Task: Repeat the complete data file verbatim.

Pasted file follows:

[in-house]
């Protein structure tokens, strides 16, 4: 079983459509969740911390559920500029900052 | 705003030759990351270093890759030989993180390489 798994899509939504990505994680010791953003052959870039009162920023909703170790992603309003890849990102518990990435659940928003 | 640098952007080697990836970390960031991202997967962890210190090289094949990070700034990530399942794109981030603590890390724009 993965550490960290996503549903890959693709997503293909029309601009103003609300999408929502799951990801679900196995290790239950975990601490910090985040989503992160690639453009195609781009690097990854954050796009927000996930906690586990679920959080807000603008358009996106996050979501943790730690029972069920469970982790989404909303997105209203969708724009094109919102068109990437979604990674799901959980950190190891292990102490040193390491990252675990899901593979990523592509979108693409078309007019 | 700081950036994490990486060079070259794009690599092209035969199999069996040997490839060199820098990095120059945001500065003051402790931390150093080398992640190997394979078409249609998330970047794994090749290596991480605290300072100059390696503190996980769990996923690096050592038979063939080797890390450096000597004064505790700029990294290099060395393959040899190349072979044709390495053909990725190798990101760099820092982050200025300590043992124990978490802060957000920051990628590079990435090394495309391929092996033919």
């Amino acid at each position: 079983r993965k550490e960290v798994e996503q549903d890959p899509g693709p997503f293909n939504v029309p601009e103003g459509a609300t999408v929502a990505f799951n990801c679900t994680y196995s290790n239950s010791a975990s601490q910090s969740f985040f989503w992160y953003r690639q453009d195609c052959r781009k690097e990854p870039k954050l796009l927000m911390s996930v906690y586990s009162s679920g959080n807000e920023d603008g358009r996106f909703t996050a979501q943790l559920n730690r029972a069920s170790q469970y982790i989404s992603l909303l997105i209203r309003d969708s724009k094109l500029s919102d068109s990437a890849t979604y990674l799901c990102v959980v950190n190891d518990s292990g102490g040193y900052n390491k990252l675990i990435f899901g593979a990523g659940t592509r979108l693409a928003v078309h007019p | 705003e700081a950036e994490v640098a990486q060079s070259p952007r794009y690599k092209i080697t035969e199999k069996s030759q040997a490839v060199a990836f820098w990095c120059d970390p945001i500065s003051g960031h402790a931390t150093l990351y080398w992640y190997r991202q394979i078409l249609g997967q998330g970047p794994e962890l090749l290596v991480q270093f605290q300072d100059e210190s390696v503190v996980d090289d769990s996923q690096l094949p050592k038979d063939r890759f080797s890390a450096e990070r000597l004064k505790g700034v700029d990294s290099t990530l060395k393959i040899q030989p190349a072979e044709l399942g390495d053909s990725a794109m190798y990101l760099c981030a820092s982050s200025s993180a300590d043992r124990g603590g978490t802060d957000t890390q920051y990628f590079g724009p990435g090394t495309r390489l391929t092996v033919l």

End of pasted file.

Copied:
[in-house]
């Protein structure tokens, strides 16, 4: 079983459509969740911390559920500029900052 | 705003030759990351270093890759030989993180390489 798994899509939504990505994680010791953003052959870039009162920023909703170790992603309003890849990102518990990435659940928003 | 640098952007080697990836970390960031991202997967962890210190090289094949990070700034990530399942794109981030603590890390724009 993965550490960290996503549903890959693709997503293909029309601009103003609300999408929502799951990801679900196995290790239950975990601490910090985040989503992160690639453009195609781009690097990854954050796009927000996930906690586990679920959080807000603008358009996106996050979501943790730690029972069920469970982790989404909303997105209203969708724009094109919102068109990437979604990674799901959980950190190891292990102490040193390491990252675990899901593979990523592509979108693409078309007019 | 700081950036994490990486060079070259794009690599092209035969199999069996040997490839060199820098990095120059945001500065003051402790931390150093080398992640190997394979078409249609998330970047794994090749290596991480605290300072100059390696503190996980769990996923690096050592038979063939080797890390450096000597004064505790700029990294290099060395393959040899190349072979044709390495053909990725190798990101760099820092982050200025300590043992124990978490802060957000920051990628590079990435090394495309391929092996033919």
């Amino acid at each position: 079983r993965k550490e960290v798994e996503q549903d890959p899509g693709p997503f293909n939504v029309p601009e103003g459509a609300t999408v929502a990505f799951n990801c679900t994680y196995s290790n239950s010791a975990s601490q910090s969740f985040f989503w992160y953003r690639q453009d195609c052959r781009k690097e990854p870039k954050l796009l927000m911390s996930v906690y586990s009162s679920g959080n807000e920023d603008g358009r996106f909703t996050a979501q943790l559920n730690r029972a069920s170790q469970y982790i989404s992603l909303l997105i209203r309003d969708s724009k094109l500029s919102d068109s990437a890849t979604y990674l799901c990102v959980v950190n190891d518990s292990g102490g040193y900052n390491k990252l675990i990435f899901g593979a990523g659940t592509r979108l693409a928003v078309h007019p | 705003e700081a950036e994490v640098a990486q060079s070259p952007r794009y690599k092209i080697t035969e199999k069996s030759q040997a490839v060199a990836f820098w990095c120059d970390p945001i500065s003051g960031h402790a931390t150093l990351y080398w992640y190997r991202q394979i078409l249609g997967q998330g970047p794994e962890l090749l290596v991480q270093f605290q300072d100059e210190s390696v503190v996980d090289d769990s996923q690096l094949p050592k038979d063939r890759f080797s890390a450096e990070r000597l004064k505790g700034v700029d990294s290099t990530l060395k393959i040899q030989p190349a072979e044709l399942g390495d053909s990725a794109m190798y990101l760099c981030a820092s982050s200025s993180a300590d043992r124990g603590g978490t802060d957000t890390q920051y990628f590079g724009p990435g090394t495309r390489l391929t092996v033919l």